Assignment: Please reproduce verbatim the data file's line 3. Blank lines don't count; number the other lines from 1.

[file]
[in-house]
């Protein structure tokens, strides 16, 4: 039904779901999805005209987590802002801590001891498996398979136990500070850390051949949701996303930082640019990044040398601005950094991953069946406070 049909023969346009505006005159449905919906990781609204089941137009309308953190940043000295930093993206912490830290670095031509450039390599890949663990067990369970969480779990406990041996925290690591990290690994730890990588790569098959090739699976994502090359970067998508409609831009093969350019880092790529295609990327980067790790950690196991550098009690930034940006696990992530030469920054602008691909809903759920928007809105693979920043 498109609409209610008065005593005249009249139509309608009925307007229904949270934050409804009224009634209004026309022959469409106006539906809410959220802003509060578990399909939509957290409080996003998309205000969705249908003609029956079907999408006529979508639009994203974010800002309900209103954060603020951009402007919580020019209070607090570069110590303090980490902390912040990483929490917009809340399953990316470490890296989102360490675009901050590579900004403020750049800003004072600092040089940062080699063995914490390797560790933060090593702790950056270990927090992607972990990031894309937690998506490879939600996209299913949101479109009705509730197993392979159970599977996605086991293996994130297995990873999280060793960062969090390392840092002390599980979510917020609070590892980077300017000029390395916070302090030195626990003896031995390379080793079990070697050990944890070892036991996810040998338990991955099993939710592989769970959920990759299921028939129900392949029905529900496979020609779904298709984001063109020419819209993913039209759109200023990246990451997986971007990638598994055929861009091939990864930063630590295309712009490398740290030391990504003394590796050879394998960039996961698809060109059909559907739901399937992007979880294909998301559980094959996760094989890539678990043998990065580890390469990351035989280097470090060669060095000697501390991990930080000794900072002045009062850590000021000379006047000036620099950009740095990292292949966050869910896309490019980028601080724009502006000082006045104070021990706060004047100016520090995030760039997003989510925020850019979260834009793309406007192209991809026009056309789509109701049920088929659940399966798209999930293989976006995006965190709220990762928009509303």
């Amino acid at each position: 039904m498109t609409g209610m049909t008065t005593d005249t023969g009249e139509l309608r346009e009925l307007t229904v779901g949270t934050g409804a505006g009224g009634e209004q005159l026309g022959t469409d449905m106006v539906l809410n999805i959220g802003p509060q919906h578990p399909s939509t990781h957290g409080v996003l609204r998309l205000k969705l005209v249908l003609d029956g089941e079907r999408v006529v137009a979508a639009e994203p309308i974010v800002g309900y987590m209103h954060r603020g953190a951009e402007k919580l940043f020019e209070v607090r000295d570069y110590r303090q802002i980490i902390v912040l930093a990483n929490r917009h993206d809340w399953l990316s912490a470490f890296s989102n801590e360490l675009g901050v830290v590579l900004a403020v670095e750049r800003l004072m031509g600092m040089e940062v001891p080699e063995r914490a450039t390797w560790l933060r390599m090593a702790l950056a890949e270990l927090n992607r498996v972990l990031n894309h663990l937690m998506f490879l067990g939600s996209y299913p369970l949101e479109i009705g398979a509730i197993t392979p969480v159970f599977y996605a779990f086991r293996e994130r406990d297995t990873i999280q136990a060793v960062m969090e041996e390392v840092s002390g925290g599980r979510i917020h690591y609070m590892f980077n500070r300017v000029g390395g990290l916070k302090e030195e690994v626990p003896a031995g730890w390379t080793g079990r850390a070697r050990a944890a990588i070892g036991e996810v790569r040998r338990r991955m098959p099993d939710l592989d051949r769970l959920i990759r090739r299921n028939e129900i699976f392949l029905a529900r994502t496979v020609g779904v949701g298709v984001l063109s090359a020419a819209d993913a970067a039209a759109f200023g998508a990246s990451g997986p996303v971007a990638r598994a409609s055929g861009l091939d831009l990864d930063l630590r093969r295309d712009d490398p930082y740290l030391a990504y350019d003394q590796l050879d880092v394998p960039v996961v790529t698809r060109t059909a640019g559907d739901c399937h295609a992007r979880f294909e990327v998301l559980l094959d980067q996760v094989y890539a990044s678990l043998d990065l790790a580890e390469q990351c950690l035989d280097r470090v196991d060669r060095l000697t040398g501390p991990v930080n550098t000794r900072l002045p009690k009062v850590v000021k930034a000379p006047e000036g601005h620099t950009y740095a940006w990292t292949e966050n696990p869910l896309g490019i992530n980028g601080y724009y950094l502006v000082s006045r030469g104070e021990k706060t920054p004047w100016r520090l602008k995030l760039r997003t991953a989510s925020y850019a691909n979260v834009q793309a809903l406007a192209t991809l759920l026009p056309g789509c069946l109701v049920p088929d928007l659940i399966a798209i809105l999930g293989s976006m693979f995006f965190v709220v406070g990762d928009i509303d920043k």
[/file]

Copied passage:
């Amino acid at each position: 039904m498109t609409g209610m049909t008065t005593d005249t023969g009249e139509l309608r346009e009925l307007t229904v779901g949270t934050g409804a505006g009224g009634e209004q005159l026309g022959t469409d449905m106006v539906l809410n999805i959220g802003p509060q919906h578990p399909s939509t990781h957290g409080v996003l609204r998309l205000k969705l005209v249908l003609d029956g089941e079907r999408v006529v137009a979508a639009e994203p309308i974010v800002g309900y987590m209103h954060r603020g953190a951009e402007k919580l940043f020019e209070v607090r000295d570069y110590r303090q802002i980490i902390v912040l930093a990483n929490r917009h993206d809340w399953l990316s912490a470490f890296s989102n801590e360490l675009g901050v830290v590579l900004a403020v670095e750049r800003l004072m031509g600092m040089e940062v001891p080699e063995r914490a450039t390797w560790l933060r390599m090593a702790l950056a890949e270990l927090n992607r498996v972990l990031n894309h663990l937690m998506f490879l067990g939600s996209y299913p369970l949101e479109i009705g398979a509730i197993t392979p969480v159970f599977y996605a779990f086991r293996e994130r406990d297995t990873i999280q136990a060793v960062m969090e041996e390392v840092s002390g925290g599980r979510i917020h690591y609070m590892f980077n500070r300017v000029g390395g990290l916070k302090e030195e690994v626990p003896a031995g730890w390379t080793g079990r850390a070697r050990a944890a990588i070892g036991e996810v790569r040998r338990r991955m098959p099993d939710l592989d051949r769970l959920i990759r090739r299921n028939e129900i699976f392949l029905a529900r994502t496979v020609g779904v949701g298709v984001l063109s090359a020419a819209d993913a970067a039209a759109f200023g998508a990246s990451g997986p996303v971007a990638r598994a409609s055929g861009l091939d831009l990864d930063l630590r093969r295309d712009d490398p930082y740290l030391a990504y350019d003394q590796l050879d880092v394998p960039v996961v790529t698809r060109t059909a640019g559907d739901c399937h295609a992007r979880f294909e990327v998301l559980l094959d980067q996760v094989y890539a990044s678990l043998d990065l790790a580890e390469q990351c950690l035989d280097r470090v196991d060669r060095l000697t040398g501390p991990v930080n550098t000794r900072l002045p009690k009062v850590v000021k930034a000379p006047e000036g601005h620099t950009y740095a940006w990292t292949e966050n696990p869910l896309g490019i992530n980028g601080y724009y950094l502006v000082s006045r030469g104070e021990k706060t920054p004047w100016r520090l602008k995030l760039r997003t991953a989510s925020y850019a691909n979260v834009q793309a809903l406007a192209t991809l759920l026009p056309g789509c069946l109701v049920p088929d928007l659940i399966a798209i809105l999930g293989s976006m693979f995006f965190v709220v406070g990762d928009i509303d920043k």